California: Early on, California health officials said they wanted to be ” the lead car ” on the health law, and so far they are pretty much on track. Stephanie O’Neill of Southern California Public Radio tells listeners , “Nearly 499,000 Californians had signed up for insurance through Covered California. That means 3 1/2 times as many people enrolled in December as did in all of October and November combined . … Additionally, 25 percent of all enrollees fell into the coveted 18-to-34 age group, a 4 percent uptick from the cumulative October and November numbers. Members of this group, known as the young invincibles, are important because they are typically healthier, which is considered key to helping keep down insurance costs. ” Delaware: On the other end of the spectrum, Elana Gordon of WHYY finds that in Delaware just 1 in 7 of the people who had signed up is under 30. “As of last week, 3,183 people in Delaware had signed up for coverage, up from 793 in mid-December,” Gordon says. “Those between the ages of 51 to 64 dominated, making up nearly half of all sign-ups.” The state estimates about 90,000 people are uninsured in Delaware. Alaska: In another sparsely populated state, Annie Feidt of Alaska Public Radio Network reports on December and January efforts . About 3,000 people selected marketplace plans before Dec. 28, and 83 percent qualified for a subsidy to help pay for premiums.
Medical marijuana production in Canada set for dramatic change
Each operation will purchase local power. They will pay local business taxes. They will each require dozens of employees, from white-collar executives to horticulturalists and botanists to security staff. Its no wonder that communities across Canada are preparing for a wave of legitimate marijuana investment, and are rewriting local zoning regulations to accommodate the big operators. Charlottetown, Hamilton, Edmonton, Surrey and dozens of places in between are all getting ready for a potential green rush. Privateer scoured the country for an appropriate grow-op location. The search led them all over Ontario, across the Prairies and into B.C. One town offered up tax breaks and other incentives. The Town of Kapuskasing, in Northern Ontario, sent Privateer a package describing potential grants and loans, and touting its relatively remote location, its potential access to source of CO2 to enhance cannabis production, and its planned research greenhouse that could complement a companys needs. The City of Nanaimo wasnt actively looking to land a business in the medical marijuana sector, says Nanaimo Economic Development Corporation CEO Sasha Angus, but Privateer liked what the city had to offer. The Americans seemed to know their stuff, and they impressed local authorities with their buttoned-down approach to business. These are not your Cheech and Chong type characters, says Mr. Angus.
Correction: Health Overhaul-Spanish story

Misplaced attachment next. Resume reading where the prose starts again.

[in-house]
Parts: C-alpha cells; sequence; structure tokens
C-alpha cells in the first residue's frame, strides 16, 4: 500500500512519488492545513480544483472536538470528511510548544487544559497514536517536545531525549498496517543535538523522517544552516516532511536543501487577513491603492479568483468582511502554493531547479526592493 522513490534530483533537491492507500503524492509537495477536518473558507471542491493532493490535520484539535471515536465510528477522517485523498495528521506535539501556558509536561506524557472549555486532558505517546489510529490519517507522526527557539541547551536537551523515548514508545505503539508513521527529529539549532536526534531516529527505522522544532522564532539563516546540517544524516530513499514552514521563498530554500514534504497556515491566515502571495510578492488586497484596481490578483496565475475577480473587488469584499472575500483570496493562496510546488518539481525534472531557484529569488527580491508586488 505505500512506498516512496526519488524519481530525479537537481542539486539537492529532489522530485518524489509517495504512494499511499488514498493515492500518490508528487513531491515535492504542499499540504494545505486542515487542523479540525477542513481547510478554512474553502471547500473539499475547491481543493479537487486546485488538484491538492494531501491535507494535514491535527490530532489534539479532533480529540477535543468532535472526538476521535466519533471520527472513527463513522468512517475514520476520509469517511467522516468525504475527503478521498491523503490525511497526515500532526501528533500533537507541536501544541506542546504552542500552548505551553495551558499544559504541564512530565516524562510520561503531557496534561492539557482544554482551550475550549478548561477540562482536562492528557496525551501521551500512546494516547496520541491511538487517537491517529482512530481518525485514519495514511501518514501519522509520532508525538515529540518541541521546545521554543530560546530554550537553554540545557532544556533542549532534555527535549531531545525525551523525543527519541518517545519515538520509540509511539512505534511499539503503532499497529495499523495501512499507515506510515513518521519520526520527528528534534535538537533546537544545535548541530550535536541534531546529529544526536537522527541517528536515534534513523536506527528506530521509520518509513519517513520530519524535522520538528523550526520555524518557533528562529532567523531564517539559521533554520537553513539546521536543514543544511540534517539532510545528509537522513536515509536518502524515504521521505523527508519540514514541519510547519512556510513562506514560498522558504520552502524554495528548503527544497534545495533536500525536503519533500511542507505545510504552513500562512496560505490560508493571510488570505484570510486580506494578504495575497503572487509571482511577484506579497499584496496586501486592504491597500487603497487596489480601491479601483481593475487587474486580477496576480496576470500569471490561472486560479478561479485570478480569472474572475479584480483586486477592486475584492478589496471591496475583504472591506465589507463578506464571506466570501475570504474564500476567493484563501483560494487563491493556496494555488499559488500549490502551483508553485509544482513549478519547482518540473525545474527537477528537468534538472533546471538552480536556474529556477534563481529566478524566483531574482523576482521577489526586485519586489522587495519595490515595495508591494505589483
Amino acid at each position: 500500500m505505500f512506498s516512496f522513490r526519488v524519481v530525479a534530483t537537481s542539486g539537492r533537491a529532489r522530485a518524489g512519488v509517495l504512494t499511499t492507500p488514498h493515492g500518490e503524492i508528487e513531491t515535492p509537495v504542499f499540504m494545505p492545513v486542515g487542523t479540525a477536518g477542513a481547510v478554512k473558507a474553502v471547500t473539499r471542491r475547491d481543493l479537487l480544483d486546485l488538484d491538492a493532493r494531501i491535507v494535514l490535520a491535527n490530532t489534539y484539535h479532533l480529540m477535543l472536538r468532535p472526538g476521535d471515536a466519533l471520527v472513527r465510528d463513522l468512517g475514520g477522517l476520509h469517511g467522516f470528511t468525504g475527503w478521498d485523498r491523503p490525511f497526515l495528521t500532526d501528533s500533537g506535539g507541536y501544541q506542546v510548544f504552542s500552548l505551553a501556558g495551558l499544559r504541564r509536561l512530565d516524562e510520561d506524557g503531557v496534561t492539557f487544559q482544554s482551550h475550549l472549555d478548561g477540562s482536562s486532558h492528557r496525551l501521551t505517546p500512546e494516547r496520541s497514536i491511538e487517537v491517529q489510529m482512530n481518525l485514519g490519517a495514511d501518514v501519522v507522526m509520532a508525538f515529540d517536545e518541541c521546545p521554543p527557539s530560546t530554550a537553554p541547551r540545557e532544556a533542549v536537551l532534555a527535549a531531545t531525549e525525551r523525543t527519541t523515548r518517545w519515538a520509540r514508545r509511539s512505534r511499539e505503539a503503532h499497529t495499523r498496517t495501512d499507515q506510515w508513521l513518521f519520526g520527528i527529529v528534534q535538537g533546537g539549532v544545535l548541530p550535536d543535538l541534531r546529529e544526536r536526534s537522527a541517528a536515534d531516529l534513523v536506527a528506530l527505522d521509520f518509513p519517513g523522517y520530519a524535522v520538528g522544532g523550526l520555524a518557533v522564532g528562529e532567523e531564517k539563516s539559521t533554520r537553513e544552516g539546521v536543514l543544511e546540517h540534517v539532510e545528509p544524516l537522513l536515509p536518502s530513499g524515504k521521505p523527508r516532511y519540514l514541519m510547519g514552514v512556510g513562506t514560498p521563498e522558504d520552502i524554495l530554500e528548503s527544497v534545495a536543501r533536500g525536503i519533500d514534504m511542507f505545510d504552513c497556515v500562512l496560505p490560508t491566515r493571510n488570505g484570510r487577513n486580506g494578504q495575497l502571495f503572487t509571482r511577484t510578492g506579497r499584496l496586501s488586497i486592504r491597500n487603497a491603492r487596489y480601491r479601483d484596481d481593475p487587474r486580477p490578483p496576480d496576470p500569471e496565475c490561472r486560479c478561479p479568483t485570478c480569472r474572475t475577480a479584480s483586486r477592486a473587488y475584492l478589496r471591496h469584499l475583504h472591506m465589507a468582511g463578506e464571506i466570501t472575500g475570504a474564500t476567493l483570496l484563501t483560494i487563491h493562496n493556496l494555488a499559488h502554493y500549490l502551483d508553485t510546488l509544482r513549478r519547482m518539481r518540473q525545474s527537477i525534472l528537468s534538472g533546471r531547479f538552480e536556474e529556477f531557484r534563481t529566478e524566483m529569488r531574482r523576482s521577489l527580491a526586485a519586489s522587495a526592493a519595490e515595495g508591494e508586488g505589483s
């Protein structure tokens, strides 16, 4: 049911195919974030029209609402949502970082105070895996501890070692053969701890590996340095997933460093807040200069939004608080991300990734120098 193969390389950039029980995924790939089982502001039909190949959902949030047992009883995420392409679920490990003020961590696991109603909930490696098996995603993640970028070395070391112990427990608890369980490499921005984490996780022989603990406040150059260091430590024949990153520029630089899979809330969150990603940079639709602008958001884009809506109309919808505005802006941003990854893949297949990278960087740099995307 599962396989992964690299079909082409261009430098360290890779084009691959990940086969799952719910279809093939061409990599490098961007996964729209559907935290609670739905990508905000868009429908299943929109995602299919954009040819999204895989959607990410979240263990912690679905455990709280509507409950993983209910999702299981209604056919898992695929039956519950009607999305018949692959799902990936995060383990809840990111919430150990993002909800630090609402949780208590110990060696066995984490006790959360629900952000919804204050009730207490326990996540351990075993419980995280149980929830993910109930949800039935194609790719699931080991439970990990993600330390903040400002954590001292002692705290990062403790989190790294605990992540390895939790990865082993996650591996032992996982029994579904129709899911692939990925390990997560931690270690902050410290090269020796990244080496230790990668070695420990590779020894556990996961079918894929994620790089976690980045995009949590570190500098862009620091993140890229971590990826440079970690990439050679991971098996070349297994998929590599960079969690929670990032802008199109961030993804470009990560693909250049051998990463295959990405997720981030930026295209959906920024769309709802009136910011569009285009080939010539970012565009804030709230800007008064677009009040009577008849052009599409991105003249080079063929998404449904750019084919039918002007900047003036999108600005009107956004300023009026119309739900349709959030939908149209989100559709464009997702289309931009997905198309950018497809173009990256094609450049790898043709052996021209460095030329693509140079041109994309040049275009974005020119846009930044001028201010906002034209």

residents speak only Spanish. A corrected version of the story is below: Health care website frustrates Spanish speakers Critics say health care website is translated into ‘Spanglish,’ causing problems for Latinos By RUSSELL CONTRERAS and KELLI KENNEDY Associated Press ALBUQUERQUE, N.M. (AP) Mirroring problems with the federal health care website, people around the nation attempting to navigate the Spanish version have discovered their own set of difficulties. The site, CuidadoDeSalud.gov, launched more than two months late. A Web page with Spanish instructions linked users to an English form. And the translations were so clunky and full of grammatical mistakes that critics say they must have been computer-generated the name of the site itself can literally be read “for the caution of health.” “When you get into the details of the plans, it’s not all written in Spanish. It’s written in Spanglish, so we end up having to translate it for them,” said Adrian Madriz, a health care navigator who helps with enrollment in Miami. The issues with the site underscore the halting efforts across the nation to get Spanish-speakers enrolled under the federal health care law. Critics say that as a result of various problems, including those related to the website, many people whom the law was designed to help have been left out of the first wave of coverage. Federal officials say they have been working to make the site better and plan further improvements soon. Also, administrators say they welcome feedback and try to fix typos or other errors quickly. “We launched consumer-friendly Spanish online enrollment tools on CuidadoDeSalud.gov in December which represents one more way for Latinos to enroll in Marketplace plans,” said Health and Human Services Department spokesman Richard Olague in an email to The Associated Press. “Since the soft-launch, we continue to work closely with key stakeholders to get feedback in order to improve the experience for those consumers that use the website.” Still, efforts to enroll Spanish-speakers have fallen short in several states with large Hispanic populations, and critics say the translated version of HealthCare.gov could have helped boost those numbers. In California, officials have acknowledged the need for improvements, saying fewer than 5,500 people signed up for health care in Spanish in October and November, the most recent period for which records are available.